THE FERRYMAN opens with scenes recalling the finale of Scorsese's overblown CAPE FEAR remake: two men wrestle each other on a boat, crashing against the waves in the middle of a night-time rainstorm.
A quick flash-edit designed to confuse the viewer suggests that a demon is transferred from one man to the other, and the skipper of the boat - known only as The Greek (John Rhys-Davies, THE LORD OF THE RINGS: THE TWO TOWERS) appears to be possessed as he hacks his opponents limps off. Hold the limbs aloft and showing them to a lit-up boat approaching in the distance, The Greek cries "You want your payment? Here's your fucking payment!".
As opening scenes go, it grabs the attention quite well. But then the action shifts to "New Zealand, Present Day" and a jeep of five young adults making their way to a secluded beach.
The group consists of Chris (Craig Hall, 30 DAYS OF NIGHT), his sexy partner Tate (Sally Stockwell, HOPELESS), Kiwi couple Zane (Julian Arahanga, EAGLE VS SHARK) and retired nurse Kathy (Amber Sainsbury, 30 DAYS OF NIGHT), and Suze (Kerry Fox, SHALLOW GRAVE; INTIMACY).
They've arrived on the beach to meet up with Suze's husband, loudmouthed Brit Dave (Tamer Hassan, THE BUSINESS; LAYER CAKE). He runs tours of New Zealand on his yacht and wastes no time at all in telling the party to get their bags on his vessel.
Dave tells the group they're about to embark on a 6-day trip to Fiji, which sounds pretty exciting (and equally dreadful - 6 days of Dave? God help them).
Later that day, after a few champagnes, the group indulge in a spot of fishing on the yacht. They catch a small shark, which Dave shoots in the head and asks Zane to gut it for cooking. Zane obliges, and the group are horrified when a dismembered hand falls from the shark's stomach. We know, from the watch around the wrist, that the hand belongs to the man hacked apart by The Greek in the opening scenes ...
The next morning, everyone seems to forget about their grisly find and they continue enjoy relaxing on the yacht. That is, until Suze picks up a distress message in morse code and insists that they change their route to answer the call.
Much to the group's disgruntlement (well, Tate's, mainly), Dave heads for the troubled ship - through dark and misty waters. Eventually they see the distressed vessel but Dave, not wanting to get too close in case it's caught in a reef, asks Chris and Zane to check it out on a small rowing boat.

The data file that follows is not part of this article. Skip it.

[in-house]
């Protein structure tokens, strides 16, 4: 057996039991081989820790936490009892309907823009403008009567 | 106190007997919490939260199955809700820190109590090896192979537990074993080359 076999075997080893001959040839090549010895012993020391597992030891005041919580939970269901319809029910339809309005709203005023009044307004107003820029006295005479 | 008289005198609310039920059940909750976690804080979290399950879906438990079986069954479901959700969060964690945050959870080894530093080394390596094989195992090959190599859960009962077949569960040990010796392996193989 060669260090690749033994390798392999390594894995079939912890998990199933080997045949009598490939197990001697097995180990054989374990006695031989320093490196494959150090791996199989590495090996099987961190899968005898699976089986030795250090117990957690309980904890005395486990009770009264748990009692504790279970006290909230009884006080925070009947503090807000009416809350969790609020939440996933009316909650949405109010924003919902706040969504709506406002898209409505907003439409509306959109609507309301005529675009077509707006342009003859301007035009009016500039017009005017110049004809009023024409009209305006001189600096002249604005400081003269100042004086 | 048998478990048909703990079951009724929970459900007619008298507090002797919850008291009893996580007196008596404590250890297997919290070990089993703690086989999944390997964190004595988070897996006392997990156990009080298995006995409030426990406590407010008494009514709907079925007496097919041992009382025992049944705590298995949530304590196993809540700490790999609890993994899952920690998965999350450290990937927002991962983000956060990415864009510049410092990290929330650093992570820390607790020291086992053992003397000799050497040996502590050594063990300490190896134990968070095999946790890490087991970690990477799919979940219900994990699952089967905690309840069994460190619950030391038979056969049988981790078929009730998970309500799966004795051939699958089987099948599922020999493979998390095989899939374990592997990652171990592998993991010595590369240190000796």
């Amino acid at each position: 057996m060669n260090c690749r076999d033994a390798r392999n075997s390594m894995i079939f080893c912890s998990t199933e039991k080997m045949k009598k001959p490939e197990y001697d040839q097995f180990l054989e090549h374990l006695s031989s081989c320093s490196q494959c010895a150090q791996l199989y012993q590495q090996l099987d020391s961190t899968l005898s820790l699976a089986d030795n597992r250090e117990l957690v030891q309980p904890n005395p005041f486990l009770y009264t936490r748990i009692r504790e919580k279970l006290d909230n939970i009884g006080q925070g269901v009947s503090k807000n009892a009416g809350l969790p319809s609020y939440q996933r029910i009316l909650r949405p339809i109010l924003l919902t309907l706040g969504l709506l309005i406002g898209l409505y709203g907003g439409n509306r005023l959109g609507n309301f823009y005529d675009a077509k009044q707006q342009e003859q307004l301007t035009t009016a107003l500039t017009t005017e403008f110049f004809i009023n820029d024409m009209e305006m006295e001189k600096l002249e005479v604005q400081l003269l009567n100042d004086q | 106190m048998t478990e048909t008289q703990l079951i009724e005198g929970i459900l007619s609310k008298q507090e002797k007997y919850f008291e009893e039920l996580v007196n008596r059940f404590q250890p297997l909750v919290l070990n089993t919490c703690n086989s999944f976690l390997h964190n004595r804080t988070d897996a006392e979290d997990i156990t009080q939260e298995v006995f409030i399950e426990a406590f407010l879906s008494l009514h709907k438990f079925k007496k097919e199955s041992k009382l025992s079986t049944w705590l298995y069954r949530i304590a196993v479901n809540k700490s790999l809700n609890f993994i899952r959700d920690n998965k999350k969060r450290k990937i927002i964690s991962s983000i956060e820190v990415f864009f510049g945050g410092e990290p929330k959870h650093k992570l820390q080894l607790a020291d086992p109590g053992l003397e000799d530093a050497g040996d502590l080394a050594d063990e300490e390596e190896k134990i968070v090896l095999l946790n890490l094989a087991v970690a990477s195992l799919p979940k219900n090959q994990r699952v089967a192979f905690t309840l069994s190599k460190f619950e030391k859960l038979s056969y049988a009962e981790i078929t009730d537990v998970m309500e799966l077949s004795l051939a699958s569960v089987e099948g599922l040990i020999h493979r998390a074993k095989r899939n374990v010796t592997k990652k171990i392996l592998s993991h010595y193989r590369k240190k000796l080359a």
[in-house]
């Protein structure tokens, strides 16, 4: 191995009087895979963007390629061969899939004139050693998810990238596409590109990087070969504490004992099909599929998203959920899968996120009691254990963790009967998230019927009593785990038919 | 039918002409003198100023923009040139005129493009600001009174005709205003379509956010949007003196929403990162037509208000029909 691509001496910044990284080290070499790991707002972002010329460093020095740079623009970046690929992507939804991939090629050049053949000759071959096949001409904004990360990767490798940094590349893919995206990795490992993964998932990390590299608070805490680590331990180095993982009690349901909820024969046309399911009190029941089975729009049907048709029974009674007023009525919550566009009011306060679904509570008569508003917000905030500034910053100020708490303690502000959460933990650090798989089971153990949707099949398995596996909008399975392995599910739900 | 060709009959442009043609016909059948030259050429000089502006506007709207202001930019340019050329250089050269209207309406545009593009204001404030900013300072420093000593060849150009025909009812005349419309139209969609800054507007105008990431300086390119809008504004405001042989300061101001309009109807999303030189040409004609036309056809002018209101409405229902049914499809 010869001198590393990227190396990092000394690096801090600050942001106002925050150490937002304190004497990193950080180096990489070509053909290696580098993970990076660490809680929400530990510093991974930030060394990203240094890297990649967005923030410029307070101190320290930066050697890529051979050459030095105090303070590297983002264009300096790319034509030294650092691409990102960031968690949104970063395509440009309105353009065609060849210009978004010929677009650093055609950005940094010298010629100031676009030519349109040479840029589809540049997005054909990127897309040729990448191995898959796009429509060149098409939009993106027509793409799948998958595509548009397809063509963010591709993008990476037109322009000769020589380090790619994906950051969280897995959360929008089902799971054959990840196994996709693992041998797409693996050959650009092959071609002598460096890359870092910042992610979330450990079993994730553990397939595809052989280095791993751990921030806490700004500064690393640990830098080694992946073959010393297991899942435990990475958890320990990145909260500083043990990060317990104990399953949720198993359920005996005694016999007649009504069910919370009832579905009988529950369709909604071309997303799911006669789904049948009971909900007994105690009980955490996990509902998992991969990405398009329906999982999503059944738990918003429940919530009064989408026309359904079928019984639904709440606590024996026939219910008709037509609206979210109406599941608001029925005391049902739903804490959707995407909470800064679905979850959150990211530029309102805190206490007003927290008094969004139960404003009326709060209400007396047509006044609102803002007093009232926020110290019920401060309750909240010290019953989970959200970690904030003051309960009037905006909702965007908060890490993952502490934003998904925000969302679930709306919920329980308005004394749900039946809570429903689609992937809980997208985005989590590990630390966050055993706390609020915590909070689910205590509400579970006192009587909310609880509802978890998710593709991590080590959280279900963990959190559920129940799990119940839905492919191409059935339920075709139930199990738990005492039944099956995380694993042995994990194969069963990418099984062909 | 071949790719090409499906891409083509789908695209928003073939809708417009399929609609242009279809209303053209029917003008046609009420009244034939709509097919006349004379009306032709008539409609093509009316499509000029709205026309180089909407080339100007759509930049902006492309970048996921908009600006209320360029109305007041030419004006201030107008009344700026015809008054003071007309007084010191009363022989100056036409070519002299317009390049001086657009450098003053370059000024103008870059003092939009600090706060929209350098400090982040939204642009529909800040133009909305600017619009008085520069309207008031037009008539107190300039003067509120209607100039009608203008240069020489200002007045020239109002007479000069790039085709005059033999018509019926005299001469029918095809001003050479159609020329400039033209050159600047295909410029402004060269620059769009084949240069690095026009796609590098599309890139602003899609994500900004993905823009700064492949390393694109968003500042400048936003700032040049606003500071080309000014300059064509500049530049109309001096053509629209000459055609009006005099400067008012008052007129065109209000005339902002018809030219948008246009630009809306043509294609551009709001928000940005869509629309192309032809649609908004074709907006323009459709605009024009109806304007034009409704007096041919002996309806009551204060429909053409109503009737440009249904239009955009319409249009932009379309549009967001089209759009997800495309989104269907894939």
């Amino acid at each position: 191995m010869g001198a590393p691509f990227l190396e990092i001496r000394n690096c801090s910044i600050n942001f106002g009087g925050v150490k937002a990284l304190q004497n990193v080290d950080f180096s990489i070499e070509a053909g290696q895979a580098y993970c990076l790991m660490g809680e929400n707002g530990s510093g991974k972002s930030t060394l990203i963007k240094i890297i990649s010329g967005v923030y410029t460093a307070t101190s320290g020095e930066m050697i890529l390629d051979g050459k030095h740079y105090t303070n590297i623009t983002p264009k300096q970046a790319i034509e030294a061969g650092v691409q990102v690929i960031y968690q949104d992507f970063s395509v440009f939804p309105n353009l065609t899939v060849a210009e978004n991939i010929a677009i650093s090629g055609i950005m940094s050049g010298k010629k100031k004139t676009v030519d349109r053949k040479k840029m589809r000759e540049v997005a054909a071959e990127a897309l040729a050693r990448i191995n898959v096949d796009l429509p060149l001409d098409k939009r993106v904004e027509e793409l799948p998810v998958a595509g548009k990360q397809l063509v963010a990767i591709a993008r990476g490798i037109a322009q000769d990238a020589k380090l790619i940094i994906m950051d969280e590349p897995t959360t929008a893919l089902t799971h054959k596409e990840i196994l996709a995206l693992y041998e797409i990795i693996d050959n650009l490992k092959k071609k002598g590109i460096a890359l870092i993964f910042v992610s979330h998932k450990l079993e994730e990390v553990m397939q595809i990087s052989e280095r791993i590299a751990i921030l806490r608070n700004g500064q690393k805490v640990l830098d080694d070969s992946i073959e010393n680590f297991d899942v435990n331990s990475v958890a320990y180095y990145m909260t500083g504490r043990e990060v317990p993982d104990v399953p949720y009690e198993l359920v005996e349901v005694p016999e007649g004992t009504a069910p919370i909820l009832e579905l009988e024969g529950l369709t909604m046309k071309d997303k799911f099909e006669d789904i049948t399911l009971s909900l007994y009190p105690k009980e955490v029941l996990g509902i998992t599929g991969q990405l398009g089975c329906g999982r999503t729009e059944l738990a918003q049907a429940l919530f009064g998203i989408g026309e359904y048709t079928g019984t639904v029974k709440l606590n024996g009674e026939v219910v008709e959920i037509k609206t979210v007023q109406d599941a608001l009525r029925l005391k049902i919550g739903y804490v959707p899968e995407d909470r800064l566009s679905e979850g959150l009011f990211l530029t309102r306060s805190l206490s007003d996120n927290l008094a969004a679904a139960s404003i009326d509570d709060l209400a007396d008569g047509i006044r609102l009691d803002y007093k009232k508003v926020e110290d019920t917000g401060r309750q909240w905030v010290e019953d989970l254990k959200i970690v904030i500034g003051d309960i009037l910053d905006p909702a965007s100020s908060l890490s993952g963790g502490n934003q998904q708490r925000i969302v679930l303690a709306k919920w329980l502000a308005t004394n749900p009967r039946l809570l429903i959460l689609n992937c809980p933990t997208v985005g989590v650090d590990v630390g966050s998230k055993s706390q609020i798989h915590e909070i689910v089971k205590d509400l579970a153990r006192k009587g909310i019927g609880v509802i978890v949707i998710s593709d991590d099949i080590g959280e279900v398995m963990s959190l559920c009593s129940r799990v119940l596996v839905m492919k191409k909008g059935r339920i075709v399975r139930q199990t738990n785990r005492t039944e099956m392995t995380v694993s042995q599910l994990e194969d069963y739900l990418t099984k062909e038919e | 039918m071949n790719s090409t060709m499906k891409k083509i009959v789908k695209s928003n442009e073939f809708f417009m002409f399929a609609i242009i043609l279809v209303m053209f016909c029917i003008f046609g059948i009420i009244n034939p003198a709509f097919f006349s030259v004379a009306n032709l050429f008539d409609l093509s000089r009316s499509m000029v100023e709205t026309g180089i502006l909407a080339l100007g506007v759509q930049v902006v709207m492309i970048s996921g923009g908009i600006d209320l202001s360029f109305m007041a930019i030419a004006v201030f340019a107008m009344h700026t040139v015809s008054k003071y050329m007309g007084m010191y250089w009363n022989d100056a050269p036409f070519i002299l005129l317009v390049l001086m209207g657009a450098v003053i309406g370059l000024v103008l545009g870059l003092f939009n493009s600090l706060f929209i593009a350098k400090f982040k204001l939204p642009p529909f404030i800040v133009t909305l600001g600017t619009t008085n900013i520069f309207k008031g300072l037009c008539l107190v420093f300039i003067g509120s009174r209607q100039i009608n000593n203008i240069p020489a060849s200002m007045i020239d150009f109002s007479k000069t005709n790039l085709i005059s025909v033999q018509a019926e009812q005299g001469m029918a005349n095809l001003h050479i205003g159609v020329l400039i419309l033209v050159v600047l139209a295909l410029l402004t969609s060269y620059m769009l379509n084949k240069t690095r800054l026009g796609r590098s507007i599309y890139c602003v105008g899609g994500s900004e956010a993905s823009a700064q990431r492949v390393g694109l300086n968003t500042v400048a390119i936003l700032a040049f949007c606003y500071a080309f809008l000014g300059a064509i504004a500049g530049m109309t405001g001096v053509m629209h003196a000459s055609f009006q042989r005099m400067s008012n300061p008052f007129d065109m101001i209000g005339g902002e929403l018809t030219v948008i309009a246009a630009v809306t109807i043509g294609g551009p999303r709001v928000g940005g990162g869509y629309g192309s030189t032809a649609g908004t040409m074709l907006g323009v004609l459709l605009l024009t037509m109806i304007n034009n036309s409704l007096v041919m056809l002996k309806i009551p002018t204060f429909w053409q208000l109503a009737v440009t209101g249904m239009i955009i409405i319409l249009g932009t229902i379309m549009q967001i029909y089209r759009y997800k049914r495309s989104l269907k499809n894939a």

One the ship, Chris and Zane discover The Greek, and hurriedly take him aboard Dave's yacht for warmth and food. The Greek explains how his crew were all swept away by hideous winds, leaving only him to survive.
Later that night, The Greek takes ill and when Kathy inspects him she has the awkward task of informing him he has terminal cancer. The Greek responds with "So, I must die. I chose the wrong body". Which is a little odd, perhaps.
Not as odd as his behaviour later that evening when he interrupts an illicit meeting on the yacht deck between Tate and Zane, by stabbing Zane in the belly.
Dave manages to throw The Greek from his yacht, but far from their troubles being over, the group's night of terror has just begun. For Zane starts to act oddly, no doubt affected by another of those strange flash-edits that suggest a demon has jumped into someone's body ...
THE FERRYMAN isn't a very good film. It's not particularly scary (it seldom even tries to be), nor is it memorably graphic - there's the odd gory moment, but nothing particularly graphic or well executed.
Performances are quite naff throughout, with Hassan proving himself yet again to either be unbearably arrogant, or very good at playing unbearably arrogant. I guess it's a credit to him that I can't decide between the two - but, alas, he's unwatchable either way.
The characters in the main group are not remotely likeable, so how on Earth we're expected to fear for their safety is beyond me. I was merely disappointed that their ends weren't as gruesome as I felt they deserved.
The pace of the film rarely falters and the open expanse of watery visuals makes it frequently easy on the eye, but they are the only two plus points that spring to mind when considering this uninspired load of old tosh.
Unoriginal, tame and lumbered with a ham-fisted script, this goes nowhere and has no point whatsoever. More unforgivably, it's just not entertaining.
Poor Kerry Fox - she must hate Chloe Sevigny. Sevigny blew her then-boyfriend Vincent Gallo off for real in THE BROWN BUNNY and has seen her career go from strength to strength ever since. Two years earlier, Fox also put a tail in her mouth in the name of "art" for the well thought-of INTIMACY, and her career has nosedived to the level of THE FERRYMAN since. Where's the justice, eh?
Although this screener disc was very basic (no menus let alone extra features), it did offer the film uncut, and accessible via 10 chapters.
The picture was presented in 1.33:1, and was a little grainy and overly dark. Other than that, images were sharp and colours well-balanced.
The English 2.0 audio did a good job.
One you can probably live without.
Review by Stu Willis
|Released by Revolver|
|Region 2 - PAL|
|see main review|